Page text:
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breaking news Alabama city chief who used n-word at a council meeting said he was not apologizing and could run for mayor

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TARRANT, Alabama – A white town chief caught on video using a racial slur towards black people at a council meeting said he would not apologize and could run for mayor. Others are calling for his resignation.

Tarrant City Council member Tommy Bryant told media that his use of the word Monday night reflected something the town’s black mayor Wayman Newton said in a previous private meeting.

During a public session, Bryant used the insult to refer to a black female board member, Veronica Freeman. Before the explosion, neighbors asked Bryant about controversial social media posts allegedly made by his wife about race, CBS affiliate WIAT-TV reports.

After being questioned, Bryant stood up and we can hear him say, “The n-word. The n-word. Let’s move on to the n-word. Hey. Do we have a n ***** house here? Have we? Hey. Could she stand up please? ”Said Bryant.

Some in the audience gasped at his use of the insult, which was broadcast on Facebook Live, and Freeman left crying, but Bryant did not apologize.

“I did what needed to be done. It needed to shine a light on the kind of person the mayor is,” Bryant told WIAT-TV.

The mayor said the video spoke for itself and, in an interview with, denied using the same insult Bryant uttered during the meeting.

When asked if he was a racist, Bryant refused.

“It’s according to your definition of the word racist. Whatever the definition of the public, I may be racist. But according to the true definition of a racist, absolutely not,” he told WVTM.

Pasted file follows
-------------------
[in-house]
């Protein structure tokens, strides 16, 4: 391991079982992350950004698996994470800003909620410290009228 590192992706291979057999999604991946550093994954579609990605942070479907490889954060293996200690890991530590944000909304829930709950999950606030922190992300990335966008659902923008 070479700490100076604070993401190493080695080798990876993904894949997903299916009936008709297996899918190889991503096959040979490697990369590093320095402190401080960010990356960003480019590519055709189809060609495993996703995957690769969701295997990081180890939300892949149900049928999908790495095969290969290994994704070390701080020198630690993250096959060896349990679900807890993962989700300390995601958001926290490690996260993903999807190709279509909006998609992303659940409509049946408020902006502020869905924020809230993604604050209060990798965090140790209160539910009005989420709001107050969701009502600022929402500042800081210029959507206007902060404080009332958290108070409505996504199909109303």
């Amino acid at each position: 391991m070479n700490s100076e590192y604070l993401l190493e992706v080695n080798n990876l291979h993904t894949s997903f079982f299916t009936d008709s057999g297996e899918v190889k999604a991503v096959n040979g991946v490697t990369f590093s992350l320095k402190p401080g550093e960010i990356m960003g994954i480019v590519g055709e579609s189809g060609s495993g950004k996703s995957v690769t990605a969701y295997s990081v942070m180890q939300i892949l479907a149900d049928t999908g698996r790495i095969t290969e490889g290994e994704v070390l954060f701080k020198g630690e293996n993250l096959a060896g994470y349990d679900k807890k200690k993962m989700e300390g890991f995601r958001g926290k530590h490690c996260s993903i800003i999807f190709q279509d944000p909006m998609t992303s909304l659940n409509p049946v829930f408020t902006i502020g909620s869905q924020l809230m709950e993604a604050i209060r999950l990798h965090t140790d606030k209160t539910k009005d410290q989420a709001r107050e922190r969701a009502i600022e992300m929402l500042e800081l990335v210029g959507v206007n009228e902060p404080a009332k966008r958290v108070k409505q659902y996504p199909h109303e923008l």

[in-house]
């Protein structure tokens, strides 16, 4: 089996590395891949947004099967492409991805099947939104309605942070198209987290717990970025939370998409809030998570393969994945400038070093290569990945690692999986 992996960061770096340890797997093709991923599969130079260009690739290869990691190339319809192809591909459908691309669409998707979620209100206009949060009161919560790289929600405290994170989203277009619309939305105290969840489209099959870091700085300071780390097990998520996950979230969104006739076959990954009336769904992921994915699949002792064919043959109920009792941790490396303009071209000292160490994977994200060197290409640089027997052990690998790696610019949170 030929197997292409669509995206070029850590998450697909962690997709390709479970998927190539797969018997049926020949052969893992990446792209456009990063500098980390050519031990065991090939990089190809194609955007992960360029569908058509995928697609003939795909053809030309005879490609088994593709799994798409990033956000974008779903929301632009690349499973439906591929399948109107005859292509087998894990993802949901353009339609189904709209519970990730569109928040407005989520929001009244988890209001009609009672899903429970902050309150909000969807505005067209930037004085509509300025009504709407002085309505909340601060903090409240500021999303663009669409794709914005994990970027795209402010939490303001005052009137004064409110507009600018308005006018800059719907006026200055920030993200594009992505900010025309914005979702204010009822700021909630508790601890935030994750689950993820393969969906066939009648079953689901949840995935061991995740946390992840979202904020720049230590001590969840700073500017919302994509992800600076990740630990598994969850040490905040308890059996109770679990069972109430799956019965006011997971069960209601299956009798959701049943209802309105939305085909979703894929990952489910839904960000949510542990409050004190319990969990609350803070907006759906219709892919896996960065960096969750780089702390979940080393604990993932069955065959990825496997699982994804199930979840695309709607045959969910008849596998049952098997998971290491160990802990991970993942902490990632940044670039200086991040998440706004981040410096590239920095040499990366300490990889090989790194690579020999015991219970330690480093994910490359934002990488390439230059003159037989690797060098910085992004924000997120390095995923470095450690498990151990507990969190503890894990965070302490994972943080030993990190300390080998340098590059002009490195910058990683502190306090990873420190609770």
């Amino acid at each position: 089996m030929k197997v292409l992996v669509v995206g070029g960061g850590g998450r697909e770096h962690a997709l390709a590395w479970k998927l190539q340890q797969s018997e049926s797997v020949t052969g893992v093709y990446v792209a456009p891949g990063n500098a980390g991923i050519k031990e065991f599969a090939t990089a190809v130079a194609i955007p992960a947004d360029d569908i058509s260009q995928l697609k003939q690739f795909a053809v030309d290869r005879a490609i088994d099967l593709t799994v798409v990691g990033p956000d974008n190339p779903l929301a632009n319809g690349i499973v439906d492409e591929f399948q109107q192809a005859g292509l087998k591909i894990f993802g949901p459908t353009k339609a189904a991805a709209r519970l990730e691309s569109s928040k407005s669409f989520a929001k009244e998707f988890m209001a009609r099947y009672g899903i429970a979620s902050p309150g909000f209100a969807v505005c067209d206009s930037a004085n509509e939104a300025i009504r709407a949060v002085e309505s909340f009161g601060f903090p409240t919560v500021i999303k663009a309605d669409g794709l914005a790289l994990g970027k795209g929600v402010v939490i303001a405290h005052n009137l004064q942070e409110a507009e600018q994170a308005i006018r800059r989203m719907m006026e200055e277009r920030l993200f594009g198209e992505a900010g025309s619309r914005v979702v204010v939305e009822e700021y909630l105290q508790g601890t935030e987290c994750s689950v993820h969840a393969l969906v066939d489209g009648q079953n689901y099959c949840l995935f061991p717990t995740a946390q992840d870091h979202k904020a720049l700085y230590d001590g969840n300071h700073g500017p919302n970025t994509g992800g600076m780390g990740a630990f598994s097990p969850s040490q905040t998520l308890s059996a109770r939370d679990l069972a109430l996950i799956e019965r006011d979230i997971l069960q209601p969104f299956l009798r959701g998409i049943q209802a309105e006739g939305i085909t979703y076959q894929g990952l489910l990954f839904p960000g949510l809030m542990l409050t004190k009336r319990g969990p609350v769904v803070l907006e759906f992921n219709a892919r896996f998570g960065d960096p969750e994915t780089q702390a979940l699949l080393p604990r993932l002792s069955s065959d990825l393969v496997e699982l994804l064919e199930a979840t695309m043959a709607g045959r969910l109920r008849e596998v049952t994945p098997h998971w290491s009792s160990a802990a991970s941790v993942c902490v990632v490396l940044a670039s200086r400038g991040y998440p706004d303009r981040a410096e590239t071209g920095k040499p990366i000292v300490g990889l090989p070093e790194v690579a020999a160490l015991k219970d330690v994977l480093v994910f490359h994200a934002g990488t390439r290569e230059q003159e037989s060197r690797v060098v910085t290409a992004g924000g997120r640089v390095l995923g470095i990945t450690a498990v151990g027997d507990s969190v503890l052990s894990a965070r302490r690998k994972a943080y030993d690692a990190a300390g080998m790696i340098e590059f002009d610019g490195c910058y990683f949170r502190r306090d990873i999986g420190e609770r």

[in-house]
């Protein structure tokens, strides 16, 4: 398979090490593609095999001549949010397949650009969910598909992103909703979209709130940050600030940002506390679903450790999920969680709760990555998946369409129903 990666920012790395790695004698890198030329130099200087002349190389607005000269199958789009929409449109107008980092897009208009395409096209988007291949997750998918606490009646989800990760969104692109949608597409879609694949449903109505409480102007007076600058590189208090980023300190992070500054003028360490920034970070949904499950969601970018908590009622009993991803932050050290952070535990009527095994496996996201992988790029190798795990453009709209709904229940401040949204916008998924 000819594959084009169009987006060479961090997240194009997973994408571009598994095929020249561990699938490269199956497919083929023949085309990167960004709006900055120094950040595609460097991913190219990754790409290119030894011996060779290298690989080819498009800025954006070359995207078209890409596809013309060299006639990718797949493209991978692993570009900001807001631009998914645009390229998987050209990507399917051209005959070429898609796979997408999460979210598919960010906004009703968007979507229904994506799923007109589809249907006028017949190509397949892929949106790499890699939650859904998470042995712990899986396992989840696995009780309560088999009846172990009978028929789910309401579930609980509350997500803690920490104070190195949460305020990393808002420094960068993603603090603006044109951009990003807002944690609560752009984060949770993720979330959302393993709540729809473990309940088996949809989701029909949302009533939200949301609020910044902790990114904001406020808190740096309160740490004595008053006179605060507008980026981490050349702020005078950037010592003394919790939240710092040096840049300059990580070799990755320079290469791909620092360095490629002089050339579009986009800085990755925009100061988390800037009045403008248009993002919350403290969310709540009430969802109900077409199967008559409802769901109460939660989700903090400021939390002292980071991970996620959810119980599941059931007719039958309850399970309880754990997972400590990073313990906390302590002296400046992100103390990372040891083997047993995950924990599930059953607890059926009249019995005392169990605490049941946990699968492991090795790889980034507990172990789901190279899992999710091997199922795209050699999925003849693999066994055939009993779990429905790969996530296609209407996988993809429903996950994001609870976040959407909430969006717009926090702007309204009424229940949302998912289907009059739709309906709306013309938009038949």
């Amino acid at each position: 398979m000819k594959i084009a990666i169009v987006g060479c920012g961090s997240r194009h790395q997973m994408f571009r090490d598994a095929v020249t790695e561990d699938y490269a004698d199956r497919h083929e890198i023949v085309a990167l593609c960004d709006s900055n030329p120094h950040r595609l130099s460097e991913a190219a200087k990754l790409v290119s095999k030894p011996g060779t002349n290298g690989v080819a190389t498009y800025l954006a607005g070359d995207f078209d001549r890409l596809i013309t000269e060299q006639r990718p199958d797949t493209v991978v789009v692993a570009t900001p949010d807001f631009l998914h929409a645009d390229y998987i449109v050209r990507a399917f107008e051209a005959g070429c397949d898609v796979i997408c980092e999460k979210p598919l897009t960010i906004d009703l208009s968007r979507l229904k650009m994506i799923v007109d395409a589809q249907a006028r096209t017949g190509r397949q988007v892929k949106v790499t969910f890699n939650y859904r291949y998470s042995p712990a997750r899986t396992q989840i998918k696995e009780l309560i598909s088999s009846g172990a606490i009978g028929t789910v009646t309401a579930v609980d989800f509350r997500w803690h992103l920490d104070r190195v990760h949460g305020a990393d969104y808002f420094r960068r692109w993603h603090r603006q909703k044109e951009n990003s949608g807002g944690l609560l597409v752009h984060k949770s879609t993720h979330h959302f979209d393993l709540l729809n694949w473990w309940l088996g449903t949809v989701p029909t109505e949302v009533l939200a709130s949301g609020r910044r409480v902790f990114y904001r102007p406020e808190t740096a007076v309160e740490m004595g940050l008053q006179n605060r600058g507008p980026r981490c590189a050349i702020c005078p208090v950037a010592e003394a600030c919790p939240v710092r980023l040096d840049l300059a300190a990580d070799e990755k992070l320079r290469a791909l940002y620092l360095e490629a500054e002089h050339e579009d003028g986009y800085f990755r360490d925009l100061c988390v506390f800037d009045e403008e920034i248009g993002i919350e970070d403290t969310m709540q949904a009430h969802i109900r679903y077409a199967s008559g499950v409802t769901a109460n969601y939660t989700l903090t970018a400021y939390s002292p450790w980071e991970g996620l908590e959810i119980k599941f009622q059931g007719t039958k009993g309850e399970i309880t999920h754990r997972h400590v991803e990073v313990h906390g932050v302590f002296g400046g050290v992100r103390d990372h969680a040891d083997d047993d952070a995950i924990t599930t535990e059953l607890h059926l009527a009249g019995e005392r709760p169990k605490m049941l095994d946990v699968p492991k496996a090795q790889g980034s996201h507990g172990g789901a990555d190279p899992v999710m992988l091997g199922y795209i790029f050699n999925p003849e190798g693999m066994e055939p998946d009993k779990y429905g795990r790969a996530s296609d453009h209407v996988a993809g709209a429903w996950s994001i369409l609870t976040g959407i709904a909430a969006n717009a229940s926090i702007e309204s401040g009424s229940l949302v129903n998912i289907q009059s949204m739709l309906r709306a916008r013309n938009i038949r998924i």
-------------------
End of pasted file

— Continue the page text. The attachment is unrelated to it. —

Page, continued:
The Alabama NAACP called for Bryant’s resignation, saying he had “dishonored himself and tainted the post he holds.”

While the municipal elections are non-partisan in Alabama, the state Democratic Party issued a statement calling for Bryant’s resignation, and the Alabama GOP noted that Mayor Newton is a Republican and said the Bryant’s remark was “totally unacceptable”.

WIAT-TV contacted Newton, but he declined an interview and said the video from Monday’s meeting “spoke for itself.”

Tarrant, which borders Birmingham, has a population of around 6,100 and around 53% black, according to census statistics.

Waynette Bonham, who is black and also identifies as a member of the LGBTQ + community, told WIAT Bryant is expected to step down.

“I was like this is the person who is supposed to serve our communities? Like, this is supposed to be our representation, he has his own district in Tarrant? No,” Bonham said.


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